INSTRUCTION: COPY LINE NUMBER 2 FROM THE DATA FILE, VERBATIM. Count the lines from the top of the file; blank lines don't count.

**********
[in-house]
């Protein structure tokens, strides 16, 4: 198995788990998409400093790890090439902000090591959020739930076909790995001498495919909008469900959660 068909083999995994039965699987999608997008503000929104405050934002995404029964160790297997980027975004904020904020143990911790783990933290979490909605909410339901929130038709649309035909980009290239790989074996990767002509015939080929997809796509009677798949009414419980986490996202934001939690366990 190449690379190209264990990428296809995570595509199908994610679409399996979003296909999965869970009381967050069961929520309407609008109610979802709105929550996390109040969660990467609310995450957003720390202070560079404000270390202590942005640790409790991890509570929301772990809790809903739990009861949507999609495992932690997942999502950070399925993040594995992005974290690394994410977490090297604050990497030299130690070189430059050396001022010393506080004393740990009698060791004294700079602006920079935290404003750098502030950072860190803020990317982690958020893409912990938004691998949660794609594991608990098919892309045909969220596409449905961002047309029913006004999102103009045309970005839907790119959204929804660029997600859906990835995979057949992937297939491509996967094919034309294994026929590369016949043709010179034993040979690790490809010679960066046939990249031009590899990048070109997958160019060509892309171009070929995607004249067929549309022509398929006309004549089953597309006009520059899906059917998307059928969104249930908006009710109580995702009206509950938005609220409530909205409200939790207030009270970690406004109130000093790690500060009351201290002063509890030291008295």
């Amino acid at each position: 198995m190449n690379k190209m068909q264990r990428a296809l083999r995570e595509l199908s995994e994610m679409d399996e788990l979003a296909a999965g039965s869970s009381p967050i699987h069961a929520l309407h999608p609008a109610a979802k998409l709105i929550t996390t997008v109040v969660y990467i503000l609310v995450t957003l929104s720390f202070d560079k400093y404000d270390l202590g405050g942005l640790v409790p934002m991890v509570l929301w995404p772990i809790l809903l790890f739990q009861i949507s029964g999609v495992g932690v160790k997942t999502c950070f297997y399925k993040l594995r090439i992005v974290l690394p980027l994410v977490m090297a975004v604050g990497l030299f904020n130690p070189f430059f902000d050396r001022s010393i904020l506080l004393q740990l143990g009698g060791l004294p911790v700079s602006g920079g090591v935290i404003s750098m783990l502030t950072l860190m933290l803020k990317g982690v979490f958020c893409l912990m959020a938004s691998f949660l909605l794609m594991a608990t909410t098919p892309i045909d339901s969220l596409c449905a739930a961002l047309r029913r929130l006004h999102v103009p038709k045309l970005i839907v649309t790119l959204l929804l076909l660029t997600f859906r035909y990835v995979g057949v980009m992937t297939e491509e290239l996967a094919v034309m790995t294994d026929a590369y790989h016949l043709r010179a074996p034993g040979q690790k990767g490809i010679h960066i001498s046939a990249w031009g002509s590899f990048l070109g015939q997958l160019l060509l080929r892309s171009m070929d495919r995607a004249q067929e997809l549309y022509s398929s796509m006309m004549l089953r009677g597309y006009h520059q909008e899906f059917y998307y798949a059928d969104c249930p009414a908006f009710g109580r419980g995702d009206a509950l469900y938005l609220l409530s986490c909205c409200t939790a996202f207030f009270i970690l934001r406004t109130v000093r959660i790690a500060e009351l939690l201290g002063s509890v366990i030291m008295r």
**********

């Protein structure tokens, strides 16, 4: 198995788990998409400093790890090439902000090591959020739930076909790995001498495919909008469900959660 068909083999995994039965699987999608997008503000929104405050934002995404029964160790297997980027975004904020904020143990911790783990933290979490909605909410339901929130038709649309035909980009290239790989074996990767002509015939080929997809796509009677798949009414419980986490996202934001939690366990 190449690379190209264990990428296809995570595509199908994610679409399996979003296909999965869970009381967050069961929520309407609008109610979802709105929550996390109040969660990467609310995450957003720390202070560079404000270390202590942005640790409790991890509570929301772990809790809903739990009861949507999609495992932690997942999502950070399925993040594995992005974290690394994410977490090297604050990497030299130690070189430059050396001022010393506080004393740990009698060791004294700079602006920079935290404003750098502030950072860190803020990317982690958020893409912990938004691998949660794609594991608990098919892309045909969220596409449905961002047309029913006004999102103009045309970005839907790119959204929804660029997600859906990835995979057949992937297939491509996967094919034309294994026929590369016949043709010179034993040979690790490809010679960066046939990249031009590899990048070109997958160019060509892309171009070929995607004249067929549309022509398929006309004549089953597309006009520059899906059917998307059928969104249930908006009710109580995702009206509950938005609220409530909205409200939790207030009270970690406004109130000093790690500060009351201290002063509890030291008295």